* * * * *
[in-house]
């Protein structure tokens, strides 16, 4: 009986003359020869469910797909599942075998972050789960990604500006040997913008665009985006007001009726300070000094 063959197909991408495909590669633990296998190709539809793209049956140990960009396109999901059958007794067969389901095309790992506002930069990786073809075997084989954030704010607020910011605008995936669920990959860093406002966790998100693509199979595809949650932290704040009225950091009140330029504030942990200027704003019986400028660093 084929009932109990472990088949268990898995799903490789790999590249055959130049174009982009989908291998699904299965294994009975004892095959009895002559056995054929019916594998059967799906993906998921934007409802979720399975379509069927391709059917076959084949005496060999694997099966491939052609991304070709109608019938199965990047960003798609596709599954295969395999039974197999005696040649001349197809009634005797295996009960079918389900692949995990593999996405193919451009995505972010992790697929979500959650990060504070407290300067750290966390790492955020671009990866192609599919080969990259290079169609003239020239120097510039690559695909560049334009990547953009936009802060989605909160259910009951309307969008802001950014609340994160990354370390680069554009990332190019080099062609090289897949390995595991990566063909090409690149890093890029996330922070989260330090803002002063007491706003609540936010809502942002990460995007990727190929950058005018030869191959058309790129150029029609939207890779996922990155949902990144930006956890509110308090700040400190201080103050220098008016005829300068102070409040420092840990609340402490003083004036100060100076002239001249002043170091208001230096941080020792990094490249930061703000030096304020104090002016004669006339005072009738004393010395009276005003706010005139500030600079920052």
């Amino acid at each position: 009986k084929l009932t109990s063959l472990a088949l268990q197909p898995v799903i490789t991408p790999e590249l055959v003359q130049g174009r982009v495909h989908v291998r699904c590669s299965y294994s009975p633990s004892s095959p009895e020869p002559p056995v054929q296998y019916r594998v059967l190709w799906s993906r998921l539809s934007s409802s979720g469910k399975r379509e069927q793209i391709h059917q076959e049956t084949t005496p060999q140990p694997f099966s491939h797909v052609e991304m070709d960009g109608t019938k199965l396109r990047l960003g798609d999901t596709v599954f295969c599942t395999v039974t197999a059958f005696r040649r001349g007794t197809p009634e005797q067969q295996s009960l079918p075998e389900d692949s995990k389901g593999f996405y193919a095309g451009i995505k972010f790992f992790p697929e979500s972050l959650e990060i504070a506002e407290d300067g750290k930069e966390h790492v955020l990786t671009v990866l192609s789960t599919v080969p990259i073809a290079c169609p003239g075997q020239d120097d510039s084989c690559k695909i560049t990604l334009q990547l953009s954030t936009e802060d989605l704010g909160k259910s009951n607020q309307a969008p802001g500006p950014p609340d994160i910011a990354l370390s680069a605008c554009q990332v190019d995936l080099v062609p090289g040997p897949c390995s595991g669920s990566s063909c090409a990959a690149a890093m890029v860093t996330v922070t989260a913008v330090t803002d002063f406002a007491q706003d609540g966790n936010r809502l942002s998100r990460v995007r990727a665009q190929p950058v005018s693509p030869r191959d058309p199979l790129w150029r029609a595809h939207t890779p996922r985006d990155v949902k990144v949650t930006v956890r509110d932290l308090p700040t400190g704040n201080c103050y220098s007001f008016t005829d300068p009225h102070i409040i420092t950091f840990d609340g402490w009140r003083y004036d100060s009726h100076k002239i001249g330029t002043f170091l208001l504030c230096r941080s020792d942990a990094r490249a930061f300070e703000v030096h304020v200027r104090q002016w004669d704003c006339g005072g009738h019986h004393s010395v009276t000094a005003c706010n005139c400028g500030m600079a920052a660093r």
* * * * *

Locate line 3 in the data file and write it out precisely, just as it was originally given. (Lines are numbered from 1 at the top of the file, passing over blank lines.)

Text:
């Amino acid at each position: 009986k084929l009932t109990s063959l472990a088949l268990q197909p898995v799903i490789t991408p790999e590249l055959v003359q130049g174009r982009v495909h989908v291998r699904c590669s299965y294994s009975p633990s004892s095959p009895e020869p002559p056995v054929q296998y019916r594998v059967l190709w799906s993906r998921l539809s934007s409802s979720g469910k399975r379509e069927q793209i391709h059917q076959e049956t084949t005496p060999q140990p694997f099966s491939h797909v052609e991304m070709d960009g109608t019938k199965l396109r990047l960003g798609d999901t596709v599954f295969c599942t395999v039974t197999a059958f005696r040649r001349g007794t197809p009634e005797q067969q295996s009960l079918p075998e389900d692949s995990k389901g593999f996405y193919a095309g451009i995505k972010f790992f992790p697929e979500s972050l959650e990060i504070a506002e407290d300067g750290k930069e966390h790492v955020l990786t671009v990866l192609s789960t599919v080969p990259i073809a290079c169609p003239g075997q020239d120097d510039s084989c690559k695909i560049t990604l334009q990547l953009s954030t936009e802060d989605l704010g909160k259910s009951n607020q309307a969008p802001g500006p950014p609340d994160i910011a990354l370390s680069a605008c554009q990332v190019d995936l080099v062609p090289g040997p897949c390995s595991g669920s990566s063909c090409a990959a690149a890093m890029v860093t996330v922070t989260a913008v330090t803002d002063f406002a007491q706003d609540g966790n936010r809502l942002s998100r990460v995007r990727a665009q190929p950058v005018s693509p030869r191959d058309p199979l790129w150029r029609a595809h939207t890779p996922r985006d990155v949902k990144v949650t930006v956890r509110d932290l308090p700040t400190g704040n201080c103050y220098s007001f008016t005829d300068p009225h102070i409040i420092t950091f840990d609340g402490w009140r003083y004036d100060s009726h100076k002239i001249g330029t002043f170091l208001l504030c230096r941080s020792d942990a990094r490249a930061f300070e703000v030096h304020v200027r104090q002016w004669d704003c006339g005072g009738h019986h004393s010395v009276t000094a005003c706010n005139c400028g500030m600079a920052a660093r």